2. If the HMS Illustrious is to be retired next year why not donate it to the Philippines.....with climate change this vessel and of its importance could be active in this area only It can reduce response time to such tragedy and greatly help the Philippine Air Force and Navy in many other security concerns.... plus from a political perspective it will certainly encourage stronger UK ties rather than US, given filipinos are not at all that happy over further US presence with possible bases.

    1. The UK probably would sell the carrier to the Philippines very cheaply, as she will only be scrapped anyway, but the problem is that the Philippine Navy is quite small so they may not be able to crew the ship, and of course they would need a lot of training, carriers are complicated vessels to operate safely. The Philippine Government would also need to spend quite a lot maintaining the ship, and they would have to buy at least half a dozen naval helicopters. The Philippine Navy would probably be better off buying a Bay class landing ship, like the one the UK recently sold to Australia. The Bays are 16,000 tons, have a well dock, a large flight deck & can carry a lot of stores, also they only require a small crew.

    2. Edit. The Philippine Navy is larger than I thought, around 24,000 personnel, so they would not have a problem crewing the ship. However they would need the training, as the PN mainly operates small corvettes and patrol vessels, which is a lot different to a 22,500 ton Commando carrier, with a flight deck full of helos.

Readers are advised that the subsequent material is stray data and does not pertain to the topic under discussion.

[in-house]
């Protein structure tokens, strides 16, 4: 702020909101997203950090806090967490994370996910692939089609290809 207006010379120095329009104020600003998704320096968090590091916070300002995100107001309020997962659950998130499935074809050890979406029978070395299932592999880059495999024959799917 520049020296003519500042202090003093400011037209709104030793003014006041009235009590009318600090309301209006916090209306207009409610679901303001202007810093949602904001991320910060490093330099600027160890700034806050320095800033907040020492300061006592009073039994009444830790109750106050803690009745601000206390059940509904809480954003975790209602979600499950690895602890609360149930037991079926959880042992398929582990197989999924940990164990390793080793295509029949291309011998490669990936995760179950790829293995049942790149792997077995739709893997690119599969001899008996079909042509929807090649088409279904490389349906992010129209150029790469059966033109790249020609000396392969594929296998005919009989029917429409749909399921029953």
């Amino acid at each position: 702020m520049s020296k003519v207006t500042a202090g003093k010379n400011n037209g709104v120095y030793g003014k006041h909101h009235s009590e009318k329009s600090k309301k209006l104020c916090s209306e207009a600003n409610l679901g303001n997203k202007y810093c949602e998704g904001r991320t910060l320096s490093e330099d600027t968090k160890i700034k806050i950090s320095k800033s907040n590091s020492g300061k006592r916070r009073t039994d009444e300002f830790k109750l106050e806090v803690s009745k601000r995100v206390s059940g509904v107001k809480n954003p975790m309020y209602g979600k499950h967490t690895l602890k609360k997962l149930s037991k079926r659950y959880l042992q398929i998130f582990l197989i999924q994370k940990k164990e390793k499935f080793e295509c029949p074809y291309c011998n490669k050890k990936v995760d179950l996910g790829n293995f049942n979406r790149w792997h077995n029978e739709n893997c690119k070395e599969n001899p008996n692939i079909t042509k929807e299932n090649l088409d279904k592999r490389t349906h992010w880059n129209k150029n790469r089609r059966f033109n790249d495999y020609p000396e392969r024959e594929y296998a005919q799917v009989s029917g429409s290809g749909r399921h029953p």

3. any of your replies to my comment can be developed and adapted to future needs....the main point you miss is that the country and to its very strategic position in south east asia would be more conducive to a British alliance.

    4. That is true, however the Philippines is usually seen, for want of a better term, as in the US sphere of influence due to the US/Filipino defence treaty. The UK would not be able to offer as much as the US, and the UK would probably not want to tread on US toes. Just as the UK has defence treaties with countries that it has historical links to like the 5PDA nations, and also Brunei, Belize, Oman & Sierra Leone etc.
      The UK has contributed more to the Haiyan relief effort than any other country apart from the US.
      eg the UK has sent: a destroyer, a Commando carrier with 8 helos, 2 C-17 heavy lift aircraft, a C-130 cargo plane and also chartered civilian flights.
      However even that is dwarfed by what the US military has deployed:
      1 strike carrier (with 20 helos)
      2 cruisers (total 4 helos)
      2 destroyers (total 4 helos)
      1 supply ship (2 helos)
      12 Ospreys
      19 C-130s etc.
      It is unfortunate that Illustrious only had 8 transport helicopters on board, the rest were Apache Gunships for the anti piracy operation off Somalia, and they were flown off to make space for the aid supplies. The ship can carry 20 helos full load, and the new UK supercarriers over 50 aircraft each. But it was lucky Illustrious was on patrol in the Indian Ocean, as it would have taken too long to sail from Europe, that is why no other European navy ships have been sent.

    5. Photos of Illustrious and her crew after she arrived in the Philippines Hope the link works

  3. To RAF Brize Norton. Your station is witness to love, for those going to war and those returning from it. Today it is witness again to the kindness and generosity of the British people, in other words love.

    To the crew of HMS Daring and Illustrious. Britannia rules the waves. And so I raise my glass to a toast, to her Majesty the Queen of England.

    I raise my beer to "The Forces Radio"

    To the Canadian DART team. Merci beaucoup.

    To the crew of the RAAF C130J, thanks mayt.

    Cheers and many thanks.